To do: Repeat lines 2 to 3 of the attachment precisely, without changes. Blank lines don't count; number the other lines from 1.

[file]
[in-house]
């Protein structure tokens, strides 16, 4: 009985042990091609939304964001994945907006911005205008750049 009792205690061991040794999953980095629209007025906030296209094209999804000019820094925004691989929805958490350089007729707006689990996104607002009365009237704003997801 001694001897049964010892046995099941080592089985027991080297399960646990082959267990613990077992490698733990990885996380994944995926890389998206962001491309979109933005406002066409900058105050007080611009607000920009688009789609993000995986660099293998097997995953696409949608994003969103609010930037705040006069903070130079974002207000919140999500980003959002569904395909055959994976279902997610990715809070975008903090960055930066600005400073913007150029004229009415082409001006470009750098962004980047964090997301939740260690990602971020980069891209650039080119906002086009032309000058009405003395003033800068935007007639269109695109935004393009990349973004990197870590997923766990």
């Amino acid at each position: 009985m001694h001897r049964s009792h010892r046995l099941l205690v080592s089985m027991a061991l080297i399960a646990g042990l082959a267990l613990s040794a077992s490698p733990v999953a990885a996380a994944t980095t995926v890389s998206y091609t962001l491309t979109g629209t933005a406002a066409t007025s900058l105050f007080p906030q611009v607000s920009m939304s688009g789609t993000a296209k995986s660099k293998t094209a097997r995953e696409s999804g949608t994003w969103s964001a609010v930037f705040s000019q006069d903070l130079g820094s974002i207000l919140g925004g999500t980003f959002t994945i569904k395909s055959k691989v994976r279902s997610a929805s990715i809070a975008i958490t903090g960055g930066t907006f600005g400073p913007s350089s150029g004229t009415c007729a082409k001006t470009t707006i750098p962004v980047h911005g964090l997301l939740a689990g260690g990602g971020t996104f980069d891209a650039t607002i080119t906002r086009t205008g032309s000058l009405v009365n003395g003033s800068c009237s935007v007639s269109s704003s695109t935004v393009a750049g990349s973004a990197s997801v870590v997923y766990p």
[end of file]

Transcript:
């Protein structure tokens, strides 16, 4: 009985042990091609939304964001994945907006911005205008750049 009792205690061991040794999953980095629209007025906030296209094209999804000019820094925004691989929805958490350089007729707006689990996104607002009365009237704003997801 001694001897049964010892046995099941080592089985027991080297399960646990082959267990613990077992490698733990990885996380994944995926890389998206962001491309979109933005406002066409900058105050007080611009607000920009688009789609993000995986660099293998097997995953696409949608994003969103609010930037705040006069903070130079974002207000919140999500980003959002569904395909055959994976279902997610990715809070975008903090960055930066600005400073913007150029004229009415082409001006470009750098962004980047964090997301939740260690990602971020980069891209650039080119906002086009032309000058009405003395003033800068935007007639269109695109935004393009990349973004990197870590997923766990």
């Amino acid at each position: 009985m001694h001897r049964s009792h010892r046995l099941l205690v080592s089985m027991a061991l080297i399960a646990g042990l082959a267990l613990s040794a077992s490698p733990v999953a990885a996380a994944t980095t995926v890389s998206y091609t962001l491309t979109g629209t933005a406002a066409t007025s900058l105050f007080p906030q611009v607000s920009m939304s688009g789609t993000a296209k995986s660099k293998t094209a097997r995953e696409s999804g949608t994003w969103s964001a609010v930037f705040s000019q006069d903070l130079g820094s974002i207000l919140g925004g999500t980003f959002t994945i569904k395909s055959k691989v994976r279902s997610a929805s990715i809070a975008i958490t903090g960055g930066t907006f600005g400073p913007s350089s150029g004229t009415c007729a082409k001006t470009t707006i750098p962004v980047h911005g964090l997301l939740a689990g260690g990602g971020t996104f980069d891209a650039t607002i080119t906002r086009t205008g032309s000058l009405v009365n003395g003033s800068c009237s935007v007639s269109s704003s695109t935004v393009a750049g990349s973004a990197s997801v870590v997923y766990p």